'File 1/A/5 III ADMINISTRATION. QATAR AFFAIRS.' [24r] (52/440)
The record is made up of 1 volume (216 folios). It was created in 10 Jun 1944-6 Jan 1946. It was written in English and Arabic. The original is part of the British Library: India Office The department of the British Government to which the Government of India reported between 1858 and 1947. The successor to the Court of Directors. Records and Private Papers.
This transcription is created automatically. It may contain errors.
reply. Salih being upset, went and drew up a long memorandum
addressing it to Shaikh Abdullah in which he mentioned all
the services which he rendered to him and that he is not
being cared for now. Apparently no action ?/as taken. Salih
is said to be very unhappy with this state of affairs and
Abdullah Darwish’s close connection with Hamad and expects
still a more gloomy future, especially when he heard that
Shaikh Hamad and Abdullah Darwish have or are going to
anpoint an Iraqi from Bahrain to take the place of Salih.
It is true that Salih used to put obstacles in the way
of Government demands from Shaikh Abdullah.
Abdullah bin Darwish is Shaikh Hamad’s adviser
of his wealth. Abdullah won this position with Hamad for
the following two main reasons:^
Abdullah Darwish is cunning,.liar and rogue. Wherever he
goes he leaves, behind a black spot to his repute. His
boy working in the Mission Hospital was subject tc much
affairs but carries each and everything that he hectrs,
whether favourable or unfavourable, to Shaikhs Abdullah
and Hamad. He is considered unreliable.
on all matters especially those which lead to he swelling
(a) Because he smuggled and is still smuggling
goods for him and making good profits,
(b) 'Family affair.’
giving Rs.1000 and a valuable wrist watch to a beautiful ^
Muhammad al Man!’.
Muhammad does not take keen interest in the Qatar
About this item
The volume contains correspondence concerning Qatar affairs, particularly the issues of smuggling, and rationing.
The principal correspondents are the Political Agent A mid-ranking political representative (equivalent to a Consul) from the diplomatic corps of the Government of India or one of its subordinate provincial governments, in charge of a Political Agency. , Bahrain (Tom Hickinbotham); the Head Munshi A secretary or political assistant working in the British administration in the Gulf, often also providing linguistic interpretation. of the Political Agency An office of the British Government and, earlier, of the East India Company. , Bahrain (Jassim bin Mohamed [Jasim ibn Muhammad Kadmari]); the Residency A diplomatic office of the British Government established in the provinces and regions considered part of, or under the influence of, British India. Agent, Sharjah (Abdur Razzaq [Khan Sahib Saiyid ‘Abd al-Razzaq]); the Political Resident A senior ranking political representative (equivalent to a Consul General) from the diplomatic corps of the Government of India or one of its subordinate provincial governments, in charge of a Political Residency. in the Persian Gulf Historically used by the British to refer to the sea area between the Arabian Peninsula and Iran. Often referred to as The Gulf or the Arabian Gulf. ; and Shaikh Abdullah bin Qasim al Thani, the Ruler of Qatar [‘Abdullāh bin Jāsim Āl Thānī].
The papers cover: correspondence and reports by British officials concerning the issues of slave trading, arms traffic, and the smuggling of goods at Qatar; the involvement of individual Qataris; the British decision to impose rationing on quota goods (including a discussion paper entitled 'Rationing in Qatar', folio 56); the question of the appointment of a food controller; correspondence on these subjects from Shaikh Abdullah; information on members of the Ruling family (e.g. descriptive chart entitled 'Qatar Ruling Family' on folios 130-131); and some information on general conditions in Qatar.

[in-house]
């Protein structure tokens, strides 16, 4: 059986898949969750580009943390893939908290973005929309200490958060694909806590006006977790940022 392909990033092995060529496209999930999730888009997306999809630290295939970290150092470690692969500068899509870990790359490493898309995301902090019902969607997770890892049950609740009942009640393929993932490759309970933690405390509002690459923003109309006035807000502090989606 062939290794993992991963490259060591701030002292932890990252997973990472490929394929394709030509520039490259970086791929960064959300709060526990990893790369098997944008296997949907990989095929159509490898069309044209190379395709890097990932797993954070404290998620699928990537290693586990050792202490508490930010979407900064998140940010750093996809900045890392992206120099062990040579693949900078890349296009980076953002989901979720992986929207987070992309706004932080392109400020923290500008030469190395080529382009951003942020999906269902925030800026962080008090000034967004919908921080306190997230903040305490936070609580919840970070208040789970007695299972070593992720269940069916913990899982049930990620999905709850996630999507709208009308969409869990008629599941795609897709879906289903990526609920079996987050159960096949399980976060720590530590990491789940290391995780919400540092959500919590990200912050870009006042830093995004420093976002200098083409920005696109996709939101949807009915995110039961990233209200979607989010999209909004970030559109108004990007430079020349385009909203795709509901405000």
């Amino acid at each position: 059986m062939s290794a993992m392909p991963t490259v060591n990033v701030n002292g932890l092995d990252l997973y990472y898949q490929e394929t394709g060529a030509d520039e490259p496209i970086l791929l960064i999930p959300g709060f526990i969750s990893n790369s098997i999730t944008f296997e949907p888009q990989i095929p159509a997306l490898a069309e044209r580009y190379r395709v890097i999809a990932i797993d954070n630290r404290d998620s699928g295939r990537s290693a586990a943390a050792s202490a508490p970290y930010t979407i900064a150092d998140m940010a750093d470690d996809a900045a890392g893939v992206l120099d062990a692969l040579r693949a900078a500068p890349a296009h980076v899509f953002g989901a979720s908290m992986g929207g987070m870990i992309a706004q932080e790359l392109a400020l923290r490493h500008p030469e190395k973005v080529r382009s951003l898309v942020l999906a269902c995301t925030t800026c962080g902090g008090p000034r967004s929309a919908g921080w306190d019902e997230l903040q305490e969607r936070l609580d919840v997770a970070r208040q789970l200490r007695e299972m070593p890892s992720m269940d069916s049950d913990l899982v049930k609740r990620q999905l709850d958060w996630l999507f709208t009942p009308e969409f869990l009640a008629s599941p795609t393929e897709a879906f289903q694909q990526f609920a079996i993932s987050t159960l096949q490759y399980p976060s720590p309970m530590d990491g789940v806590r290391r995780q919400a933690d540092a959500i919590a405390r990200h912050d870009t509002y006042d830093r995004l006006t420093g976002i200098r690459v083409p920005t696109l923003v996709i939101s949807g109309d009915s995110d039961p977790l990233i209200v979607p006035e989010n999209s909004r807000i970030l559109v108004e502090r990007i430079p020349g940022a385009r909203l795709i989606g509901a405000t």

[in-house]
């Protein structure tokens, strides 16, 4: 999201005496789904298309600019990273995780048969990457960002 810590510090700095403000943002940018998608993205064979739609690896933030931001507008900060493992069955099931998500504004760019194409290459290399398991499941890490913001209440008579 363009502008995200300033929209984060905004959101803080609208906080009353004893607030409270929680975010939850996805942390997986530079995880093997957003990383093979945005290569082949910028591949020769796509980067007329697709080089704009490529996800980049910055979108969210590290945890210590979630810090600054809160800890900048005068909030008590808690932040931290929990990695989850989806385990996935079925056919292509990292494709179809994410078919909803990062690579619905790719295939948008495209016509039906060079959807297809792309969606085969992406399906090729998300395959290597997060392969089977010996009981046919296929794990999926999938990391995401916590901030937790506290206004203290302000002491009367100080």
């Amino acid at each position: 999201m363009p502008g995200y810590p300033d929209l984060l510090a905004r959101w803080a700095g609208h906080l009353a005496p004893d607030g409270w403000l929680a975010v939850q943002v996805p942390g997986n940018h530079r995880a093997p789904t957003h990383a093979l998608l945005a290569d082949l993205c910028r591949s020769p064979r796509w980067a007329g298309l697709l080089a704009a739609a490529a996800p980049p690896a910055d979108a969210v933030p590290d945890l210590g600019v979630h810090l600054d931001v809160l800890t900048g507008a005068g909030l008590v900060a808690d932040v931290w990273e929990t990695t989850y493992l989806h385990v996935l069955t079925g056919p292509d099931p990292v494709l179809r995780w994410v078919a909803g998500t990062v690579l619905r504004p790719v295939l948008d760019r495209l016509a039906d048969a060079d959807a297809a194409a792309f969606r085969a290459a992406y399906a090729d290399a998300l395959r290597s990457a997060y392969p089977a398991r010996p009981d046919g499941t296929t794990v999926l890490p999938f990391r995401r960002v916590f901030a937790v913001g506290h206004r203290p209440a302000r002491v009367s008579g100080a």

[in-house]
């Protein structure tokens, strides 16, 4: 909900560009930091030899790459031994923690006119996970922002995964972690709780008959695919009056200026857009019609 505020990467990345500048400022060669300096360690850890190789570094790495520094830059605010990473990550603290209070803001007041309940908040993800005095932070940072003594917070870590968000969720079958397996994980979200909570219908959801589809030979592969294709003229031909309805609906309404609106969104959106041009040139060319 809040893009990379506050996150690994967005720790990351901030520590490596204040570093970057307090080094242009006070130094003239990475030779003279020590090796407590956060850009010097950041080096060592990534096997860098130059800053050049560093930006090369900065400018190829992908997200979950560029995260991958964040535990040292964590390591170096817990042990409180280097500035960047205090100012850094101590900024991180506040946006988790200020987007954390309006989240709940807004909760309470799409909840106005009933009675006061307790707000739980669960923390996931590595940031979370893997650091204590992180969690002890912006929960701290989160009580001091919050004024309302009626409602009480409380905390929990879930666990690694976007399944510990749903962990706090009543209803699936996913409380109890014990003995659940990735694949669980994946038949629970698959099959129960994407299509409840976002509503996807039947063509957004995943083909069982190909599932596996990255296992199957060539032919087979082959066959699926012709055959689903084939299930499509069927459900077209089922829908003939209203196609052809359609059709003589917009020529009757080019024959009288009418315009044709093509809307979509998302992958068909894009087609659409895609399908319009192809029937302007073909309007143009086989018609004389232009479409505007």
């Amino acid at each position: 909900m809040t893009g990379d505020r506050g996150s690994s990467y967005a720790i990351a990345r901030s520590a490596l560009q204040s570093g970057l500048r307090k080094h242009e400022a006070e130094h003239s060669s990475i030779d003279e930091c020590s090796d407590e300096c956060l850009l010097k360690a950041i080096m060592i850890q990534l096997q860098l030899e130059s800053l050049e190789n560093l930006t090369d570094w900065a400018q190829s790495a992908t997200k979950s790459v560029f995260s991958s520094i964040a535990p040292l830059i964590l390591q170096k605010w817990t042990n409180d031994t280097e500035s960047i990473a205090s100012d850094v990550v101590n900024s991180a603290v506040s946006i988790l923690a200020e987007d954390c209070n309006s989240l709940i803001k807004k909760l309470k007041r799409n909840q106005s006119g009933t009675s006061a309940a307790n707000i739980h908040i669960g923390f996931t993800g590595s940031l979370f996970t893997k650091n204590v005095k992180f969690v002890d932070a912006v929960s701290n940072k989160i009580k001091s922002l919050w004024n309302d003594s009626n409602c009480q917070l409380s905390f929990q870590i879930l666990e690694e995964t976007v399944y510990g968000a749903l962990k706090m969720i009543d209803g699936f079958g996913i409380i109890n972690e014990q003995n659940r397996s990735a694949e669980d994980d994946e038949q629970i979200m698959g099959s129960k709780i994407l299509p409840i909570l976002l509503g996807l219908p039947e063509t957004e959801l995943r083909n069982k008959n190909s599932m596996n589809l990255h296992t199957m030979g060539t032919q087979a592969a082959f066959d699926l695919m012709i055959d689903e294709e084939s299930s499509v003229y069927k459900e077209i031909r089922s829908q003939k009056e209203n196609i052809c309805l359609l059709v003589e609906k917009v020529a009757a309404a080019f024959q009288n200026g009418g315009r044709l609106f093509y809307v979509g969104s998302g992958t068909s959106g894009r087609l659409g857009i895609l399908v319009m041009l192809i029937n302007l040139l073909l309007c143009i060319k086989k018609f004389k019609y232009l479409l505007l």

The Arabic language content of the papers consists of approximately thirty folios of correspondence, mainly between British officials and the Ruler of Qatar.
- Extent and format
- 1 volume (216 folios)
The papers are filed in chronological order from the front to the back of the file, except where enclosures of an earlier date are filed after their relevant covering letter, and terminate in a set of notes (folios 209-215). Circled serial numbers in crayon and ink (red for incoming, blue/black for outgoing correspondence), which occur occasionally in the correspondence, refer to entries in the notes.
- Physical characteristics
Foliation: the main foliation sequence (used for referencing) commences at the front cover with 1, and terminates at the inside back cover with 218; these numbers are written in pencil, are circled, and are located in the top right corner of the recto The front of a sheet of paper or leaf, often abbreviated to 'r'. side of each folio. An additional foliation sequence is also present in parallel between ff 4-208; these numbers are also written in pencil, but are not circled, and are located in same position as the main sequence. A previous foliation sequence, which is also circled, has been superseded and therefore crossed out.
- Written in
- English and Arabic in Latin and Arabic script View the complete information for this record
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- front, back, spine, edge, head, tail, front-i, 2r:46v, 48r:58v, 60r:61v, 64r:93v, 95r:97v, 99r:106v, 108r:131v, 134r:134v, 136r:136v, 138r:152v, 154r:164v, 166r:176v, 178r:188v, 190r:194v, 196r:196v, 198r:200v, 202r:204v, 207r:217v, back-i
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